El Enigma

It is the end of a tumultuous, tempest, torrid yet tantalizing love affair.

Long after the final whistle had gone in the 2012 Copa Libertadores final, long after Corinthians had celebrated their first Copa Libertadores win in their 100 year history, the Press were still there. They were waiting. They were however not waiting for the winners of the South American version of the Champions League. They were waiting for Juan Roman Riquelme.

When Riquelme eventually stepped out, his eyes were teary. His mood was sombre. His lips started moving, and though the words confirmed it, though it was expected, it was unexpected. The love affair between Riquelme and Boca Juniors was no more.

In a way, that love affair was a reflection of both Riquelme himself, and Boca Juniors the club. Boca Juniors are always a club in search for that creative genius. The énganche’, that is to say, the playmaker. But in Argentina, énganche is much more than just a playmaker. He is the symbol of an idea. A social creature. And nowhere else in Argentina is this more important than at Boca Juniors. Diego Maradona had defined it for them. He used to be that énganche. Now, it was Riquelme. And Riquelme, just like Maradona, was a genius who bordered on both ends of the extremes.

Trying to describe Riquelme is in itself, difficult. He was magnificent, yet frustrating. He was slow, yet fast. He looked lazy, yet he did all the hard work. You could tell nothing from looking into his eyes. His face continuously seemed to have a frown on it. Yet deep inside, he was probably happy. Happy because of the happiness he brought to so many. To sum it up, he was an enigma.

What was certain however, what was absolute, was that he was always the artist on the pitch. His almost always lazy demeanour was almost always a decoy. Once Riquelme had the ball at his feet, magic was expected. His passes were sublime. What of the pass to release Javier Saviola at the 2006 World Cup, or Lionel Messi at the 2007 Copa America, or Angel Di Maria at the 2008 Olympics. He was a genius artist.

But like all genius artists, he had madness to his genius. Like all Da Vincis and Michelangelos, things had to be done his way. And when things weren’t done his way, everything came to a standstill. In that way, he was hugely a divisive figure.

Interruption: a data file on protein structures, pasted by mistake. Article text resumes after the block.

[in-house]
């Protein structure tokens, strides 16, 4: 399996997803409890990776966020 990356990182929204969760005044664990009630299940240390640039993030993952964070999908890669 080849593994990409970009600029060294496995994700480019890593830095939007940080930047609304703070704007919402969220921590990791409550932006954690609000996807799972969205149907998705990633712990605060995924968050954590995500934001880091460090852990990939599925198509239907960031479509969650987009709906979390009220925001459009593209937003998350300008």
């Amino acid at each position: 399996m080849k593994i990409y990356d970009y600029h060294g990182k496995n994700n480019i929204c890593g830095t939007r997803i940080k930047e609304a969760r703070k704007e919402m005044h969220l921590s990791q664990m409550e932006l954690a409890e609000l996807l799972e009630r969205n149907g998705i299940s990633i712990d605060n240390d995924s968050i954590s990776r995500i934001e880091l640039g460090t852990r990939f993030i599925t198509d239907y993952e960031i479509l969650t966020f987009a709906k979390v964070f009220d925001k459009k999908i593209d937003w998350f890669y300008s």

To the fans, he was an idol. The same could not be said by those who managed him and played alongside him.  At Villareal, he had managed to take them to the Champions League semi final. He was the star player.  But then, he got into a disagreement with the manager, Manuel Pellegrini. His stay at the Valencia based club would be no more.  Last year, Martin Palermo retired from football. But he later said that the decision to do so was not because he was 37 years old. It was because he could not stand being in the same team with Riquelme anymore. He did not want that animosity to destroy his beloved Boca Juniors. And earlier this year, he disagreed with his Boca manager, Julio Cesar Falcioni over the teams tactics. Falcioni threatened to quit, but was persuaded otherwise.

But still, the fans adored him. They were behind him all the way. To them, he was never wrong.  Rarely did he let them down. To an extent, he was as big at Boca as Maradona had been.

He was just like Julius Cesar. Adored by his subjects, but loathed by his colleagues. He was good for them. He was also wrong for them. He could argue with Maradona, but still remain the darling of the Boca fans.

And in an era of registas, an era that called for all round midfielders such as Xavi Hernandez and Andrea Pirlo, the énganche that was Riquelme flourished.  He was still influential for Argentina at the 2006 World Cup, the 2007 Copa America and the 2008 Olympics. He was still influential at the 2008 Copa Libertadores for Boca. He should not have been, but he was. He should have been influential at the 2010 World Cup. But a disagreement with Maradona meant that he wasn’t even there in South Africa.

That was the other side to Riquelme. Though he was the reason for success, he also precipitated failure. When Villareal needed him to step up and place the penalty passed Jens Lehmann to send them into the Champions League final, he didn’t. When Argentina required him to step up against Brazil in the final of the Copa America in 2007, he was invisible. He may have carried the team at times, but he also let them down at others.

But they always forgave him. They allowed him to be himself. It was a price they were willing to suffer for his genius. The fact that he could disagree with Maradona, and still remain a darling of the fans in Argentina, sums it up. The fact that Rolando Schiavi, a Boca defender would try to convince him to change his mind, even when he knew that this was probably not the feeling of the rest in the dressing room, proves it.

His time at La Bombonera is now over. This probably means that his time as a footballer is also over. La Bombonera, the name for Boca’s stadium translates to ‘chocolate box’.  How ironical, for Juan Roman Riquelme was just like a box of chocolates. You never knew what you were going to get from him.

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